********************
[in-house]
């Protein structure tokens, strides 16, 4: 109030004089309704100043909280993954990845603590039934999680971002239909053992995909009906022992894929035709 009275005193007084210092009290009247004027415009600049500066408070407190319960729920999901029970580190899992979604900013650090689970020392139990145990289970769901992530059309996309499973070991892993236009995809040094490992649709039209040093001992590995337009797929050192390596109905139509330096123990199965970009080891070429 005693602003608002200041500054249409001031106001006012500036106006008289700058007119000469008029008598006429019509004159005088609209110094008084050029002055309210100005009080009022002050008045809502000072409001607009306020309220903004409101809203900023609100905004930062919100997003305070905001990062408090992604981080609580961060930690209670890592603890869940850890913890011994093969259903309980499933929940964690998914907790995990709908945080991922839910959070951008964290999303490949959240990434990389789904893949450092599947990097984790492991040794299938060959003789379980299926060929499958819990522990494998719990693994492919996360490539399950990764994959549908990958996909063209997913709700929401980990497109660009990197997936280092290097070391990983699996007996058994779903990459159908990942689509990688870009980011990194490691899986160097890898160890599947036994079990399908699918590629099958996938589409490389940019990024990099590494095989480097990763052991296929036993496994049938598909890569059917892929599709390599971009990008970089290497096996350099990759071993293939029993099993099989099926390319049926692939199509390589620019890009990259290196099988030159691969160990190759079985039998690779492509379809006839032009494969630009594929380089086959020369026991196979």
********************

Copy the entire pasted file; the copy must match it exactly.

[in-house]
């Protein structure tokens, strides 16, 4: 109030004089309704100043909280993954990845603590039934999680971002239909053992995909009906022992894929035709 009275005193007084210092009290009247004027415009600049500066408070407190319960729920999901029970580190899992979604900013650090689970020392139990145990289970769901992530059309996309499973070991892993236009995809040094490992649709039209040093001992590995337009797929050192390596109905139509330096123990199965970009080891070429 005693602003608002200041500054249409001031106001006012500036106006008289700058007119000469008029008598006429019509004159005088609209110094008084050029002055309210100005009080009022002050008045809502000072409001607009306020309220903004409101809203900023609100905004930062919100997003305070905001990062408090992604981080609580961060930690209670890592603890869940850890913890011994093969259903309980499933929940964690998914907790995990709908945080991922839910959070951008964290999303490949959240990434990389789904893949450092599947990097984790492991040794299938060959003789379980299926060929499958819990522990494998719990693994492919996360490539399950990764994959549908990958996909063209997913709700929401980990497109660009990197997936280092290097070391990983699996007996058994779903990459159908990942689509990688870009980011990194490691899986160097890898160890599947036994079990399908699918590629099958996938589409490389940019990024990099590494095989480097990763052991296929036993496994049938598909890569059917892929599709390599971009990008970089290497096996350099990759071993293939029993099993099989099926390319049926692939199509390589620019890009990259290196099988030159691969160990190759079985039998690779492509379809006839032009494969630009594929380089086959020369026991196979």